'What we find is that the High Court has stated that for bringing the notification into force and make it effective, two conditions are mandatory viz. (1) Notification should be duly published in the official gazette, (2) it should be offered for sale on the date of its issue by the Directorate of Publicity and Public Relations of the Board, New Delhi. In the present case, admittedly, second condition was not satisfied inasmuch as it was offered for sale only on 06.08.2001, as it was published on 03.08.2001 in late evening hours and 04/05.08.2001 were holidays.'
6. In case of M/s. M.D Overseas Ltd vs. Union of India and anr [Special Civil Application No. 20859 of 2015 dated 10.04.2017], the Division Bench of this Court following judgement of Supreme Court in case of, M/s. Param Industries Ltd and ors (supra) observed as under:
'17. What follows from the bare reading of the provisions of subsections (4)(a) and 4(b) is that the same are intrinsically connected to each other and cannot be read in isolation. On plain reading of subsection (4)(a), it can be inferred that the notification comes into force from the date it is issued by the Central Government for publication in the Official Gazette; but it is equally obligatory that the same shall also be published and offered for sale on the date of issue by the Directorate of Publicity and Public Relations of the Board. Thus, the legislature had envisaged a common date of coming into force of the notification and date of publication and sale, and hence, the expression 'the date of issue' is required to be construed accordingly, viz. when the notification is issued and is published and offered for sale. Moreover, the Supreme Court in the case of Union of India v. Param Industries (supra) has agreed with the view adopted by the Karnataka High Court whereby it has been held that 'for bringing the notification into force and make it effective, two conditions are mandatory, viz. (1) Notification should be duly published in the official gazette, (2) it should be offered for sale on the date of its issue by the Directorate of Publicity and Public Relations of the Board, New Delhi.' In the light of the view taken by the Supreme Court, the respondents cannot be heard to contend that subsection (4)(b) of section 25 of the Act is only directory and not mandatory. The facts emphasized in the present case, reveal that the Notification no.1/2013Customs dated 21.01.2013 was received by the government press on 21.01.2013 at 9.45 p.m., printed on 01.02.2013 and sent to Kitab Mahal on 04.02.2013. Clearly, therefore, the Notification No.1/2013Customs, though issued on 21.01.2013, was neither published in the official gazette nor was offered for sale on the said date, and therefore, would not come into force and be operative from 21.01.2013. Under the circumstances, the said notification cannot be made applicable to the goods imported by the petitioner which were cleared on 21.01.2013.'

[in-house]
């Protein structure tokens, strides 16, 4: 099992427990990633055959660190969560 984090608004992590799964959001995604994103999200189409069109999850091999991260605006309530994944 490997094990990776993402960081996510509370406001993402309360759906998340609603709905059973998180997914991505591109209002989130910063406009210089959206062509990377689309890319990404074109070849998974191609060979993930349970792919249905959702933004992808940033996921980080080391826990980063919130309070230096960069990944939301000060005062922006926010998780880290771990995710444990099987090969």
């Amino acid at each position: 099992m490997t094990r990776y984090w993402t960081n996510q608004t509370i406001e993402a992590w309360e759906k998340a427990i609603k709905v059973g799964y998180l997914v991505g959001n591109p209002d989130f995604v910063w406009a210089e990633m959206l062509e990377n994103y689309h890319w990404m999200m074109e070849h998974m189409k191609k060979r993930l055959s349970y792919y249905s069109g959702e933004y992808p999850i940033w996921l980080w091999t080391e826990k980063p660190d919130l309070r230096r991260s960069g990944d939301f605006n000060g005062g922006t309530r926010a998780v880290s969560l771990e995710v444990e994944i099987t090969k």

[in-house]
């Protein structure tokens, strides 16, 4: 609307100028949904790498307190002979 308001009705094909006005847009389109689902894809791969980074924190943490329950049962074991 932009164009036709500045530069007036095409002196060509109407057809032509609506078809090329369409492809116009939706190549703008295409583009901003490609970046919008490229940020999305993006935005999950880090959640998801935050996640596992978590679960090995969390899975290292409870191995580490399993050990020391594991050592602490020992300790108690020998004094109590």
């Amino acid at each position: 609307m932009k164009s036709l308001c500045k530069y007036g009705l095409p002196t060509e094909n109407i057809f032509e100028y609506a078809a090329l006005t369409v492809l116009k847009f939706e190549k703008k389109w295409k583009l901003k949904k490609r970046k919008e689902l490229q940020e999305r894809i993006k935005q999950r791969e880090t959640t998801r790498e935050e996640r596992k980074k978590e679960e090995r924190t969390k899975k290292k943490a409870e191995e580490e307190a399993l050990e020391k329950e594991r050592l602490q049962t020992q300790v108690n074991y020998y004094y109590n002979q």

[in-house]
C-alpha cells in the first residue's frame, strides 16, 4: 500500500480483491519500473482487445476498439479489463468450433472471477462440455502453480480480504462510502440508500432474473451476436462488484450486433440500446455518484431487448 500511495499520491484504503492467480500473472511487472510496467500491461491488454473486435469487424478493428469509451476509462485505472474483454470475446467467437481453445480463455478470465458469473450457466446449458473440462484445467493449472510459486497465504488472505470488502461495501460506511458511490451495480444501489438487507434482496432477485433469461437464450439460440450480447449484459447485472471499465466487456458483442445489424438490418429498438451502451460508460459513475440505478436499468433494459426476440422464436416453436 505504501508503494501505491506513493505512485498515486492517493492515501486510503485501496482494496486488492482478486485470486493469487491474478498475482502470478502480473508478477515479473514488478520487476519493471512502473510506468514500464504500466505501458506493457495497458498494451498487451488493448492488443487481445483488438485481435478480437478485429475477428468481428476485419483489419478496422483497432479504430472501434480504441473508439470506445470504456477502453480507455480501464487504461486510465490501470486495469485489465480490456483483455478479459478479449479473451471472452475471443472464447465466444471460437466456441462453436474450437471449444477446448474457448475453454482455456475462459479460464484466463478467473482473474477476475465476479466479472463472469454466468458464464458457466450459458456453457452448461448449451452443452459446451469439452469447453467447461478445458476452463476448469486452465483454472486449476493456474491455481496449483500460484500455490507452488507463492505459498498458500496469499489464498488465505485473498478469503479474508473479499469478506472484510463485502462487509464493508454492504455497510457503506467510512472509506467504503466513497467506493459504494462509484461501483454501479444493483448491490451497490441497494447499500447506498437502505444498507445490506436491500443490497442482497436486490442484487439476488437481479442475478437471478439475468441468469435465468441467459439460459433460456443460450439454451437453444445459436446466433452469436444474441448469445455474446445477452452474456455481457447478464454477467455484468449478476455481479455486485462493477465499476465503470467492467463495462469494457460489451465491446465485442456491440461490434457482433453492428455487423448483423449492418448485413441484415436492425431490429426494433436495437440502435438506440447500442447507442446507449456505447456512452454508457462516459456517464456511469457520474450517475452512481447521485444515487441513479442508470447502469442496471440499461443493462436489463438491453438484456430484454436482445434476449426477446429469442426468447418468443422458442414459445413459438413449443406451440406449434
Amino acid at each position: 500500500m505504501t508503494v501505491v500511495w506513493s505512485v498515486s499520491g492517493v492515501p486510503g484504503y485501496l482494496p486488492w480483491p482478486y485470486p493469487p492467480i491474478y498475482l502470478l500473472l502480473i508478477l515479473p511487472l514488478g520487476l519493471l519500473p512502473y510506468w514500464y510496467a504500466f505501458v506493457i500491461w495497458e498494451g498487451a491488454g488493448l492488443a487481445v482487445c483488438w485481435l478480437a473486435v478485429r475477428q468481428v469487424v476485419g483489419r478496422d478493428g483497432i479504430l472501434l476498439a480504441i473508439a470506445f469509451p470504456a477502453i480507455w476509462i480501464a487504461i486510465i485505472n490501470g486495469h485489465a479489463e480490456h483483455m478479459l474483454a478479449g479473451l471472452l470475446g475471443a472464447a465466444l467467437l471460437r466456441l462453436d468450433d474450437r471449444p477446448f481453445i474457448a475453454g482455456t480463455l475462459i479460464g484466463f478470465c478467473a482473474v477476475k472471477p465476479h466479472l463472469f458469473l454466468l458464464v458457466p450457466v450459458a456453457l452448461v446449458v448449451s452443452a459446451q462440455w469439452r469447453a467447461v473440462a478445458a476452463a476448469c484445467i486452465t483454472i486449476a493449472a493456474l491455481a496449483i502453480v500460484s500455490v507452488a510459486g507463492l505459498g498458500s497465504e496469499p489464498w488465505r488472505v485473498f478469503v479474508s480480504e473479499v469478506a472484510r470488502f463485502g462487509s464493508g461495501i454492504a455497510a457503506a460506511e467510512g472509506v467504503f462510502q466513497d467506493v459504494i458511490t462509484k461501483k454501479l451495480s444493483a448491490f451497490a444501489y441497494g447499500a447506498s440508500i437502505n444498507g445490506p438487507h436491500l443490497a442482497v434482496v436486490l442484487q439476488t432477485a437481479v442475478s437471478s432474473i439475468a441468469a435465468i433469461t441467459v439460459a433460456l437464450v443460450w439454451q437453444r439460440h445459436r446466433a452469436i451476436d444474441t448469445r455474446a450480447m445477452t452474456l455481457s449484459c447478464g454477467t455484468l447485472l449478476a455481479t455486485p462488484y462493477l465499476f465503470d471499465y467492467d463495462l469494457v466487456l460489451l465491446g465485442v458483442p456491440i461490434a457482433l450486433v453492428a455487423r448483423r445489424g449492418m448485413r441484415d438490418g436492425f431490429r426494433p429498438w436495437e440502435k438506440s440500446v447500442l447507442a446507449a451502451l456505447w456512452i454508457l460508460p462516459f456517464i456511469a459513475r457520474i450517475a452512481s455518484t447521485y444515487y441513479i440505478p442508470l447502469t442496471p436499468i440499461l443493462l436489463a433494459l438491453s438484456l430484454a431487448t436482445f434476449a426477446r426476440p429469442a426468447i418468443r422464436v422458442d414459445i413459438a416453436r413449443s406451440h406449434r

7. We are concerned only with the date of publication of the noti
Please Login To View The Full Judgment!
fication in the official gazette which admittedly happens to be on 20.04.2010. The notification would be effective only from such date and not earlier. The withdrawal of the exemption from export duty would therefore take effect from 20.04.2010 and onwards alone. For the petitioner's exports made before such date, customs duty cannot be levied. Consequently, the duty paid by the petitioner under protest would have to be refunded. 8. In the result, the petition succeeds, The respondent shall refund an amount of Rs. Rs. 36,87,832/- deposited by the petitioner under protest with interest at the rates prescribed by the Government of India under the Customs Act from time to time. This shall be done expeditiously and preferably before 31.01.2018. The petition is disposed of.